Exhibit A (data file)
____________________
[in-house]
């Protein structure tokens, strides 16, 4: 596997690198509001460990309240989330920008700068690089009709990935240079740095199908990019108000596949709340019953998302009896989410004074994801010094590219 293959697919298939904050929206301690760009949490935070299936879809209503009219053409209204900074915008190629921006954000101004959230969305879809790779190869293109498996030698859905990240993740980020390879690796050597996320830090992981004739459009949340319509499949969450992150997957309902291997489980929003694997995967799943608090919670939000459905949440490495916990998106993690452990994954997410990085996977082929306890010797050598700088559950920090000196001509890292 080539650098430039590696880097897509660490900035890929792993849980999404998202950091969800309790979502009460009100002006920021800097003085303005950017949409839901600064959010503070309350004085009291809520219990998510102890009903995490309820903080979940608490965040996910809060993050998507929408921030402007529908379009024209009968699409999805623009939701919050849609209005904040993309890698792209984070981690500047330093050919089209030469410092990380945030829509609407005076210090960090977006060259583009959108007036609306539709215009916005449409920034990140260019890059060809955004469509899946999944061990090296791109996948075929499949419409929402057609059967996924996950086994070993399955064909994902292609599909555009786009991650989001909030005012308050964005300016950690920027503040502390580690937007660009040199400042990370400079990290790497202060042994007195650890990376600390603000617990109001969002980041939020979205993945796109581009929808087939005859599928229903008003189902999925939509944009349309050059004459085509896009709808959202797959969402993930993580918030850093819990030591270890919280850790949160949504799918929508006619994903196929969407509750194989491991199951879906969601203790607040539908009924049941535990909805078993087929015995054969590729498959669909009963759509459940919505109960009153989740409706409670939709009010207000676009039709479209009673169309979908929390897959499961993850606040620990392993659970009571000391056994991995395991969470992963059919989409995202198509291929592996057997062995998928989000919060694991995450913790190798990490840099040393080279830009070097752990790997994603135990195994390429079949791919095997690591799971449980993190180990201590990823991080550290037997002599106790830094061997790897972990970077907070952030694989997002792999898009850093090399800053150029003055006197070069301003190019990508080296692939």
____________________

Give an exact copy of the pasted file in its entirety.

[in-house]
């Protein structure tokens, strides 16, 4: 596997690198509001460990309240989330920008700068690089009709990935240079740095199908990019108000596949709340019953998302009896989410004074994801010094590219 293959697919298939904050929206301690760009949490935070299936879809209503009219053409209204900074915008190629921006954000101004959230969305879809790779190869293109498996030698859905990240993740980020390879690796050597996320830090992981004739459009949340319509499949969450992150997957309902291997489980929003694997995967799943608090919670939000459905949440490495916990998106993690452990994954997410990085996977082929306890010797050598700088559950920090000196001509890292 080539650098430039590696880097897509660490900035890929792993849980999404998202950091969800309790979502009460009100002006920021800097003085303005950017949409839901600064959010503070309350004085009291809520219990998510102890009903995490309820903080979940608490965040996910809060993050998507929408921030402007529908379009024209009968699409999805623009939701919050849609209005904040993309890698792209984070981690500047330093050919089209030469410092990380945030829509609407005076210090960090977006060259583009959108007036609306539709215009916005449409920034990140260019890059060809955004469509899946999944061990090296791109996948075929499949419409929402057609059967996924996950086994070993399955064909994902292609599909555009786009991650989001909030005012308050964005300016950690920027503040502390580690937007660009040199400042990370400079990290790497202060042994007195650890990376600390603000617990109001969002980041939020979205993945796109581009929808087939005859599928229903008003189902999925939509944009349309050059004459085509896009709808959202797959969402993930993580918030850093819990030591270890919280850790949160949504799918929508006619994903196929969407509750194989491991199951879906969601203790607040539908009924049941535990909805078993087929015995054969590729498959669909009963759509459940919505109960009153989740409706409670939709009010207000676009039709479209009673169309979908929390897959499961993850606040620990392993659970009571000391056994991995395991969470992963059919989409995202198509291929592996057997062995998928989000919060694991995450913790190798990490840099040393080279830009070097752990790997994603135990195994390429079949791919095997690591799971449980993190180990201590990823991080550290037997002599106790830094061997790897972990970077907070952030694989997002792999898009850093090399800053150029003055006197070069301003190019990508080296692939």